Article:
Activity 7: DNA

Topic: DNA is genetic material that is found in every cell of the body and it also makes you one-of-a-kind. Because DNA is found in every cell, when evidence is left behind by people and animals, we can extract DNA from that evidence to identify who left it, just like crime scene investigators.

Time: This lesson should take approximately 45-60 minutes to complete.

Learning Outcomes:

At the end of this activity, youth should be able to…

  1. Explain how DNA is passed down from generations, while still making you unique.
  2. Explore ways in which DNA information can be used.

Background Information for Facilitator: 

DNA stands for deoxyribonucleic acid. Your DNA is unique to you and is different from every other person in the world (unless you’re an identical twin). DNA is in every cell in our body, we have around 10 trillion cells. DNA tells each cell what it is (liver cell, skin cell, etc.) and what it’s supposed to do (your job is __). DNA stays the same throughout your entire life, it doesn’t change or grow as you grow older.

Crime scene investigators can extract DNA from blood, urine, and saliva samples. Investigators can then match the DNA they extracted to a library of DNA samples they have. This helps them catch suspects of crimes. DNA is also inherited, meaning that it gets passed down from generation to generation. In other words, you have some DNA from your father and some from your mother, making you unique. If you have a sibling, they will share some of your DNA because it was passed from the parents as well, but it may not be exactly the same (different eye color, hair color, heights, they can roll their tongue and you can’t, etc.).

Note for Facilitator: Allergy warning: Strawberries are required to perform the experiment in the ‘elaborate’ phase.


  • Whiteboard
  • Pony beads – 4 different colors
  • Inheritance bead template
hand drawn DNA inheritance template
Click on the image for the attachment page with descriptive text.

For DNA extraction experiment:

  • Strawberries
  • Dish detergent
  • Salt
  • Water
  • Plastic cups
  • Coffee filters
  • Rubbing alcohol
  • Coffee stirrer
  • Measuring tools
  • Extraction observation sheet
image: Strawberry Extraction Observation Sheet
Click on the image for the attachment page with descriptive text.

For Extension option:

  • Plain white paper
  • Pencil
  • Colored pencils


  • DNA (deoxyribonucleic acid) = material that is present in all living organisms, which is present in every cell. It communicates to the cells what they are and what their role in the body is. It contains all the genetic information needed to make and maintain us.
  • Inheritance = something that gets passed on from generation to generation
  • Dominance = because individuals get two versions of each gene (one from each parent), if they are different only one is expressed, which is the dominant gene. The other version of the gene is recessive, meaning is gets masked (or doesn’t get expressed)
  • Generation = the offspring that are the same stage of descent from a common ancestor (a mother and daughter represent two generations because they are at different stages of descent, whereas your mother and all her siblings are one generation).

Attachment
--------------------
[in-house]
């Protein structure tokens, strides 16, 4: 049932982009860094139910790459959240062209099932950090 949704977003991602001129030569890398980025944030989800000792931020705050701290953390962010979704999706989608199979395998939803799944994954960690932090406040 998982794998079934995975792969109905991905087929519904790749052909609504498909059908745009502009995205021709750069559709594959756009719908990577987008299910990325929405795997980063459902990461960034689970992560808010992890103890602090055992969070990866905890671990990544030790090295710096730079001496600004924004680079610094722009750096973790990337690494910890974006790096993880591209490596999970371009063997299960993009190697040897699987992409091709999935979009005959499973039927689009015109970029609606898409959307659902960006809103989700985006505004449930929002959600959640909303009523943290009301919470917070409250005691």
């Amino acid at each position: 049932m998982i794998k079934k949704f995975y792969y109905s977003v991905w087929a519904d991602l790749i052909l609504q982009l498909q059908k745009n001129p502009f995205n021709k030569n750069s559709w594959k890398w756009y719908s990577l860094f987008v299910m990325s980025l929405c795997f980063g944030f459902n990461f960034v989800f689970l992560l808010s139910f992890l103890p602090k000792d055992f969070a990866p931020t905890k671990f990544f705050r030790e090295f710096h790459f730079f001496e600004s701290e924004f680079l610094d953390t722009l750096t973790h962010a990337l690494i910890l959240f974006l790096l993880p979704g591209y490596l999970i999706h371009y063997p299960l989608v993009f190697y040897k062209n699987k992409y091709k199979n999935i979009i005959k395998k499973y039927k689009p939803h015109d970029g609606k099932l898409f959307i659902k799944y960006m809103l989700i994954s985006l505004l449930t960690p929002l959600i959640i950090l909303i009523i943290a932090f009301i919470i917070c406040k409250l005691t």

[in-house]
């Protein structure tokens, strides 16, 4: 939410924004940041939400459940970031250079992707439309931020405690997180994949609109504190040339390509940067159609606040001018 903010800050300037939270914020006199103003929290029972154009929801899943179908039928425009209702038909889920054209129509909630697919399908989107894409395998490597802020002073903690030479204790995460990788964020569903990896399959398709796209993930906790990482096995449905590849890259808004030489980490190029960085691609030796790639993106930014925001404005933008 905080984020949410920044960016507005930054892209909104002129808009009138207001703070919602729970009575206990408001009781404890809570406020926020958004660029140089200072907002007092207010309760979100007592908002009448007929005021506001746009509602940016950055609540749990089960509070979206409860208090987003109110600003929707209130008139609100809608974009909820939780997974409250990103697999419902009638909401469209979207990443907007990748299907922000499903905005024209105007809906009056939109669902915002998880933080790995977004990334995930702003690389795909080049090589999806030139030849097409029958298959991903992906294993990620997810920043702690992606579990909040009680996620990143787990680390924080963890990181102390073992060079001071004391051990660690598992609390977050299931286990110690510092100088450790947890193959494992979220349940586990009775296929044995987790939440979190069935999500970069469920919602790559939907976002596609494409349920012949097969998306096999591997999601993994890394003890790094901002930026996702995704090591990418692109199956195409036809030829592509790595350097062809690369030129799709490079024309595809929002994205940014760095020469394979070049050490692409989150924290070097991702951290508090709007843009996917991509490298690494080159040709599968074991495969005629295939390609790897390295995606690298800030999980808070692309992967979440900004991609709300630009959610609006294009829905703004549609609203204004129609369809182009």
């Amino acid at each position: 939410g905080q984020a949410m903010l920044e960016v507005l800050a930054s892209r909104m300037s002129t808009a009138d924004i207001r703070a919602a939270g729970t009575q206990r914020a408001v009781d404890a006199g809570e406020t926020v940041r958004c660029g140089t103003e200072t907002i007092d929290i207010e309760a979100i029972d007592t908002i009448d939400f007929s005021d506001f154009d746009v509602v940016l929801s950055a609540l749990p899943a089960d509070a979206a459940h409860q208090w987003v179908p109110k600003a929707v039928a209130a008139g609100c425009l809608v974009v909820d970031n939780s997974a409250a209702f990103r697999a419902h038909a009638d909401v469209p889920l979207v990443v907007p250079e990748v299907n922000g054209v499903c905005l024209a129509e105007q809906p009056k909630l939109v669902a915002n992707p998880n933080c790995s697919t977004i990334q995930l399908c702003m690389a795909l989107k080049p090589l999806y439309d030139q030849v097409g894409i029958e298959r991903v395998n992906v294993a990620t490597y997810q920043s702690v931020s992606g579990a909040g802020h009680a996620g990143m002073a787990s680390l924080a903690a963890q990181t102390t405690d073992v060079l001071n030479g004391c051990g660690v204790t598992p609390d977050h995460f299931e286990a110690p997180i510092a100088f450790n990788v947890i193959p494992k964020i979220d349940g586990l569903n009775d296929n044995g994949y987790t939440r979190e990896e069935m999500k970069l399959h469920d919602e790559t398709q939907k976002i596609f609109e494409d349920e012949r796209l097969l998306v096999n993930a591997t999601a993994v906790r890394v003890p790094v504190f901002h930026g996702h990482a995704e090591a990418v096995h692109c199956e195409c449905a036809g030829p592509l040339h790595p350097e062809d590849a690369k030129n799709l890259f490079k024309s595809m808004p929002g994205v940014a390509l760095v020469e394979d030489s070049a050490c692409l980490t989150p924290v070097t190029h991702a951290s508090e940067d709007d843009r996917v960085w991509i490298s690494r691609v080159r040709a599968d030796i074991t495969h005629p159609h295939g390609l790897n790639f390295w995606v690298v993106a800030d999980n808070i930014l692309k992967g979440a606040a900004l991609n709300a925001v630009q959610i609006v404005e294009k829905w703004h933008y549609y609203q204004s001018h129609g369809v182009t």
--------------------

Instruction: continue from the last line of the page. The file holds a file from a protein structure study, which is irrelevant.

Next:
• Offspring = young (inclusive of both people and animals, so it includes children, fawn, cubs, etc.).
  • Traits/physical characteristics = feature of an organism
  • Genes = a unit of DNA that controls the development of a trait(s) and is responsible for the passing of genetic information from parent to offspring.



Ask youth to help you complete a survey about human characteristics.

  1. samples of an attached earlobe and detached earlobe drawing
    Drawing: Example of an attached earlobe (left) and a detached earlobe (right) – Drawing, Jessy Brainerd

    Survey the youth on their earlobes, specifically if they are attached or unattached.

    1. Detached earlobes (earlobes with a little hang) are the dominant trait (more common), making attached earlobes recessive.
    2. Record numbers (on Google Slide, whiteboard, etc.).
  2. Survey the youth whether they can roll their tongues (into a hotdog shape).
    1. Record numbers. Tongue rolling is dominant, the non-rolled tongue is recessive.
  3. Survey the youth on their hairline. Do you have a straight hairline or does your hairline form a point at the center of your forehand (widow’s peak)?
    1. Record numbers. Only 35% of the world’s population has a widow’s peak (even though it is the dominant trait).
  4. “What do you think determines these characteristics?” “How did you develop that inference from what you just saw?”


  1. hand drawn DNA inheritance template with the 1st generation tier boxes each filled with four different colors of beadsTo understand better what all of this means, we’re going to use beads to model inheritance. Notice that the template uses “generation” to label the different stages of descent. Review this vocabulary with youth.
    1. Distribute 6 of each color bead to every youth.
    2. Using pony beads, layout 6 of the same color represent one individual within one set of individuals in the first generation. Layout 6 of another color to represent the other individual. This represents one set of individuals within a generation (ex. One set of grandparents).
    3. hand drawn DNA inheritance template with some of the colored beads moved down to the second generation tier of boxesPick two different colors, not yet used (i.e. your remaining two colors), to create the other set of individuals. Combine half of the beads from each individual of a set to create an individual for the 2nd generation. Do the same with the other set. Be careful not to mix between the sets.
    4. hand drawn DNA inheritance template with all three tiers of generational boxes with combinations of colored beads in the boxesNow combine half of the beads from each individual in the 2nd generation to create an individual for the 3rd generation. Have youth close their eyes and pick 3 beads from the 2nd generation to create the 3rd generation individual.
      1. “Are there any beads that made their way all the way from the 1st generation to the 3rd?”
      2. “Are there any beads that didn’t travel at all?”
      3. “Do you think all your templates look the same?” Youth can also share their templates here, even if it’s just the 3rd generation.
      4. “How does this relate to your life?” “What connections do you see to your own life?” “How might you use this information in the future?”